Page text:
Georgia Pubic Service Commission Chairman Lauren "Bubba'" McDonald, left, sings as he stands on stage with Donald Trump Jr., Kimberly Guilfoyle and Republican nominee for Georgia Gov. Brian Kemp, right, Tuesday, Oct. 9, 2018, in Athens, Ga. (AP Photo/John Bazemore)
Brian Kemp, the Republican nominee for Georgia governor, answers questions Friday, Sept. 21, 2018, during an appearance at a conference of the Georgia Economic Developers Association in Savannah, Ga. Kemp faces Democrat Stacey Abrams in the general election Nov. 6, 2018. (AP Photo/Russ Bynum)
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“This election is over. The votes have been counted,” Kemp adviser Austin Chamberssaid on a conference call. “And the results are clear: Brian Kemp is the governor-elect.”

The Abrams campaign soon held their own conference call with reporters.

“They are trying to force an outcome … without offering proof,” Groh-Wargo said.

Groh-Wargo said they have their own estimate of how many votes remain outstanding but weren’t ready to release it. Kemp’s secretary of state officepegged the total of outstanding provisional ballots at 22,000, and the number of uncounted absentee ballots at 3,000. Groh-Wargo said the Abrams campaign also believes there are “potentially large numbers of absentee ballots” that have yet to be counted.

The secretary of state’swebsite said Wednesday evening that all ballots had been counted, and that Kemp led Abrams with 1,973,098 votes to her 1,910,388. That gave Kemp 50.33 percent of the vote, just barely enough to avoid falling below the 50 percent threshold that would trigger an automatic runoff.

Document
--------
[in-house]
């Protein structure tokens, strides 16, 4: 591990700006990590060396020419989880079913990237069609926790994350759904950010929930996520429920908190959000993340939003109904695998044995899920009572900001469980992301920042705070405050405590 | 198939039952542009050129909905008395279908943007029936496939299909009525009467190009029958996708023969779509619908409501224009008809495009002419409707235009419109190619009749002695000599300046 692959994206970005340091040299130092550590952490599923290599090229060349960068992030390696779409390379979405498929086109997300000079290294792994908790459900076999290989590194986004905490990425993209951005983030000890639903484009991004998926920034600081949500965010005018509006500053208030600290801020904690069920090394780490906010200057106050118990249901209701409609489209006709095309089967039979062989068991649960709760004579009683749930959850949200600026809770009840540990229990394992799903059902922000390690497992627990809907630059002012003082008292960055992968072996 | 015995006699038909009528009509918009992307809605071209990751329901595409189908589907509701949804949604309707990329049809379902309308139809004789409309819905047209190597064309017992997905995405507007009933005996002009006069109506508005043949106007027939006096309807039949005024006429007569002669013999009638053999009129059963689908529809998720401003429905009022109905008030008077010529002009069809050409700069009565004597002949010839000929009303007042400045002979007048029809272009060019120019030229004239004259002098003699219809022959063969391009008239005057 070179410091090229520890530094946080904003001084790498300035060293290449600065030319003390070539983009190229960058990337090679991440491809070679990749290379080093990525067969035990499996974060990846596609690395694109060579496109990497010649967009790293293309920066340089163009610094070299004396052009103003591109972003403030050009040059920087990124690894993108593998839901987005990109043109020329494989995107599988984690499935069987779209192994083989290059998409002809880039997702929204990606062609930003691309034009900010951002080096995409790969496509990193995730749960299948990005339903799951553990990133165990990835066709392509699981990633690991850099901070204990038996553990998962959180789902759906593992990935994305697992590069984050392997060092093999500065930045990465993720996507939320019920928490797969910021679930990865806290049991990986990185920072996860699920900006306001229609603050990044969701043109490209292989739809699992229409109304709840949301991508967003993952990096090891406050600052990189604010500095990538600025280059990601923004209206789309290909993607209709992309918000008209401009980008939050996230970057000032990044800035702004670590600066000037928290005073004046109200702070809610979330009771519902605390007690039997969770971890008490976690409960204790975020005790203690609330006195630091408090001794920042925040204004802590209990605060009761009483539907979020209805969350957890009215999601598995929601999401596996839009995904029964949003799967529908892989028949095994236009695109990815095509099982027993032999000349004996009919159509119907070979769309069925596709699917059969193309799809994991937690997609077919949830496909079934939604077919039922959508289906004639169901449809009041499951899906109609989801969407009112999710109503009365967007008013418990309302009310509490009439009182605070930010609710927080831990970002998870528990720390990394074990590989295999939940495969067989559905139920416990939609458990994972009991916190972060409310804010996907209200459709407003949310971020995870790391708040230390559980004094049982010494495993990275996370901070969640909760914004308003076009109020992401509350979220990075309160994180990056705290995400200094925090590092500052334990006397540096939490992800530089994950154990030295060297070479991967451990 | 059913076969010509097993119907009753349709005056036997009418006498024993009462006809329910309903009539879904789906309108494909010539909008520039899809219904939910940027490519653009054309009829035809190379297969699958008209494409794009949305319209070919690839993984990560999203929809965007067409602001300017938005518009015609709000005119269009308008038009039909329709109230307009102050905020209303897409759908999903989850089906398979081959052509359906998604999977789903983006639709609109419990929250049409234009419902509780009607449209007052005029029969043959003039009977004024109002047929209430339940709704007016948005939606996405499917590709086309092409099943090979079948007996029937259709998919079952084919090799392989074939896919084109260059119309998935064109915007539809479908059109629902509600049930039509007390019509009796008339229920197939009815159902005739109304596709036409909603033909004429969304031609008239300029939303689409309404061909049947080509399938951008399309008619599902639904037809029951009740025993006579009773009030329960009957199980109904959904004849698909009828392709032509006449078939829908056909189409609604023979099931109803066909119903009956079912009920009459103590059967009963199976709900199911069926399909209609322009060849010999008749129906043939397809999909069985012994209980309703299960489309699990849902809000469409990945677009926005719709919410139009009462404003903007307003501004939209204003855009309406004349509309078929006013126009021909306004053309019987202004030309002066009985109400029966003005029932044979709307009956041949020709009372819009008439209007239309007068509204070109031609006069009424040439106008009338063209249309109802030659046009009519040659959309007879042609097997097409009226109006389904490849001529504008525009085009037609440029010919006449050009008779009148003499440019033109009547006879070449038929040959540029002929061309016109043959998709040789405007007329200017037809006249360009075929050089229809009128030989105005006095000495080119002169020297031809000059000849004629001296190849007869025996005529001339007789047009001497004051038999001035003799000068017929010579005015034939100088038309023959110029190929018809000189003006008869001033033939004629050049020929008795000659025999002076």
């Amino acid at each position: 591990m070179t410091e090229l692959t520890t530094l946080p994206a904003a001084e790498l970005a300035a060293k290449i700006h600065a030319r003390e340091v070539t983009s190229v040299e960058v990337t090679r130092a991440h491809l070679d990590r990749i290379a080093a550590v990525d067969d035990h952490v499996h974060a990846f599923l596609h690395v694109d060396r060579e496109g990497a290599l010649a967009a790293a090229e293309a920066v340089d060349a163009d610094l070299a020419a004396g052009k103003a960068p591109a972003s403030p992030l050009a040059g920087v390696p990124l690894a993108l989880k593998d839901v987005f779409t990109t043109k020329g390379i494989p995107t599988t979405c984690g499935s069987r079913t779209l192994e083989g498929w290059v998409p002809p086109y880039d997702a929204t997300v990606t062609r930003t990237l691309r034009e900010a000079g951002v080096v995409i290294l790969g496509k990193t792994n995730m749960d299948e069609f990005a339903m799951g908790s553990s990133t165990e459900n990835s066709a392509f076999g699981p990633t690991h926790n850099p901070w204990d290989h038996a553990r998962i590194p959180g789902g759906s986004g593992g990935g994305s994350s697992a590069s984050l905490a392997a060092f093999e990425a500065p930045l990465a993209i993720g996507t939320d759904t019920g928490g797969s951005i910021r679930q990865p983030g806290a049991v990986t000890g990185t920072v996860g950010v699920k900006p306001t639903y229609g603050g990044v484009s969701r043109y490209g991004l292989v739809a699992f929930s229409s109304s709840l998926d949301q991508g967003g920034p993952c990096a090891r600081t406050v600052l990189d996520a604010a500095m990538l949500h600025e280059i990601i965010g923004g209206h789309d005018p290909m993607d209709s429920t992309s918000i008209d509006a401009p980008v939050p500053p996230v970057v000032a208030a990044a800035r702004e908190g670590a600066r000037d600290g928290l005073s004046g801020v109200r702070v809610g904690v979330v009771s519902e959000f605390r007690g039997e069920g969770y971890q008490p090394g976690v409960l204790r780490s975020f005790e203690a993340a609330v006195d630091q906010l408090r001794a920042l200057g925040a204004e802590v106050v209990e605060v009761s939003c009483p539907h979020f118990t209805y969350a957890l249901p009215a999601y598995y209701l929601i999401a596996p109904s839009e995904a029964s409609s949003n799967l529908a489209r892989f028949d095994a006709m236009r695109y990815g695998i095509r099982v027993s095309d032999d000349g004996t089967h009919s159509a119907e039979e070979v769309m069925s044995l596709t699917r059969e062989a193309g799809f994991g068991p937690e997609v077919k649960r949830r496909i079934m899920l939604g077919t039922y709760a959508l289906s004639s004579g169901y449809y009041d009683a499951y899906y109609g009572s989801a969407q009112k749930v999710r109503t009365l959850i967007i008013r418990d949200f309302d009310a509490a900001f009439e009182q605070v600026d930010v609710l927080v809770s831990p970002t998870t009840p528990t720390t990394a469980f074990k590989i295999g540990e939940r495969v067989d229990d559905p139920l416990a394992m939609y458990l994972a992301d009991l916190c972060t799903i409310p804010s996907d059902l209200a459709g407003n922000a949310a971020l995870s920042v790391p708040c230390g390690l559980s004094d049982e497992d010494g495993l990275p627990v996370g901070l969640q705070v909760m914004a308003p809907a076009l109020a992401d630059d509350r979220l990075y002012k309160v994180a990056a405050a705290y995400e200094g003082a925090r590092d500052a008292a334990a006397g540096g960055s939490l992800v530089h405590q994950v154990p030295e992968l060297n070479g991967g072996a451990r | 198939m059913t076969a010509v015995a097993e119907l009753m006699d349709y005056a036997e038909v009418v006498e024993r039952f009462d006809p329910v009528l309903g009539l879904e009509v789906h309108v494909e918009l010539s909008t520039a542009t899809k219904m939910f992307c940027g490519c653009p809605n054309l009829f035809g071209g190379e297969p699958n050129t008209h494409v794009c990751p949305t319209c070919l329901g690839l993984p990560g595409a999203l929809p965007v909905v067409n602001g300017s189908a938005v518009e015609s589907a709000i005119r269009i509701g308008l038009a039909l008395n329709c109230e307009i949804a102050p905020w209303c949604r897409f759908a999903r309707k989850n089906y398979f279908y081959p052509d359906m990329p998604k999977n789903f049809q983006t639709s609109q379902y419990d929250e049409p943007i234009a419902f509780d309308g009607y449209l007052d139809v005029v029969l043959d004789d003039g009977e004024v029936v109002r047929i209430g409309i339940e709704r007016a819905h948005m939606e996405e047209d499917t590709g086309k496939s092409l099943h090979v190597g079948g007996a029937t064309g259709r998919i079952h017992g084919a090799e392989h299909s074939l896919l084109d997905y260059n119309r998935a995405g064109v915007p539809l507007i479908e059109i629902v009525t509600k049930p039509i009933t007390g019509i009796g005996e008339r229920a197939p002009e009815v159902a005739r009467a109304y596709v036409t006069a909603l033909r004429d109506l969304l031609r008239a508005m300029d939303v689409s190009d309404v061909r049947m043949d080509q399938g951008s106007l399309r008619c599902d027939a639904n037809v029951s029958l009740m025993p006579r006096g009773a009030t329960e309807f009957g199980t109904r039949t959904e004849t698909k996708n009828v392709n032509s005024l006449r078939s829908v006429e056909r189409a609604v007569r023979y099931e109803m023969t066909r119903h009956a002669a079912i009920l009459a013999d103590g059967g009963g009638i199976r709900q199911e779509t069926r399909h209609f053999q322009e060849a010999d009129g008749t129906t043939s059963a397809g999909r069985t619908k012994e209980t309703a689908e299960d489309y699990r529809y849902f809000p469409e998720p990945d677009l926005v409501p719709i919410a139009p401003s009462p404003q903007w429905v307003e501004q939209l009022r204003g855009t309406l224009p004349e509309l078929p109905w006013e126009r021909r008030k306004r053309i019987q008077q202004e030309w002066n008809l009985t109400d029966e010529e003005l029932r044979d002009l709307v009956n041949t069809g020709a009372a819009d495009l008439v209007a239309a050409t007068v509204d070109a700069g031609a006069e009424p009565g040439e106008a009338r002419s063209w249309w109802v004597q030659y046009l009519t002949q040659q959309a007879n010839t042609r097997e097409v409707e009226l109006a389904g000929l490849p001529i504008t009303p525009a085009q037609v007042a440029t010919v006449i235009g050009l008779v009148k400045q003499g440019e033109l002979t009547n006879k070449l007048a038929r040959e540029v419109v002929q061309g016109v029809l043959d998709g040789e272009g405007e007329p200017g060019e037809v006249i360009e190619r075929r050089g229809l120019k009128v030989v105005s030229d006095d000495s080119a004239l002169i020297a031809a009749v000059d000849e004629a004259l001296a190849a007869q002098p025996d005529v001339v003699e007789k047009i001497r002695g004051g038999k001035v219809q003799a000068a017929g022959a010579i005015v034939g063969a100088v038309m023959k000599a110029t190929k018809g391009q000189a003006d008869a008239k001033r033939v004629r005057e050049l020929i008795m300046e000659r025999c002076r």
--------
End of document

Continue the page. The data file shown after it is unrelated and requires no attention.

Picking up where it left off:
Part of the challenge in verifying the result in Georgia is that Kemp hasresisted calls to switch the state to voting machines that have a paper trail. Georgia is one of only five states in the country that uses electronic machines that do not provide an auditable paper trail. “Georgia’s voting systems are 16 years old, and the state can’t double check if its election results are accurate because it uses voting machines that don’t have a paper trail,” Axiosreported in August.

Kemp was the only state official to decline assistance from the Department of Homeland Security to secure its voting system, Politicoreported in July.

That leaves the integrity of the result in the hands of Kemp to an unusual degree. He has resisted calls to resign his position to avoid the very kind of conflict of interest that now leaves him in the position of candidate and referee over a tight election.

“If this is not a breach of public trust and abuse of power … I don’t know what is,” Groh-Wargo said.

Kemp has faced criticism for using the power of his office toinvestigate minority voter groups when they have electoral success, to removemore than 2 million voters from the rolls for inactivity, and for putting thousands of votersin limbo for minor discrepancies between their voter registrations and state or federal records.

The Associated Pressfound in October that Kemp’s office had put more than 53,000 voter registrations in “pending” status because of their “exact match policy,” and that most of the registrations affected by this policy were for African-Americans.

Kemp says he has purged the voter rolls to prevent voter fraud, despite the fact thatnumerous studies have concluded that organized and widespread voter fraud is not a problem.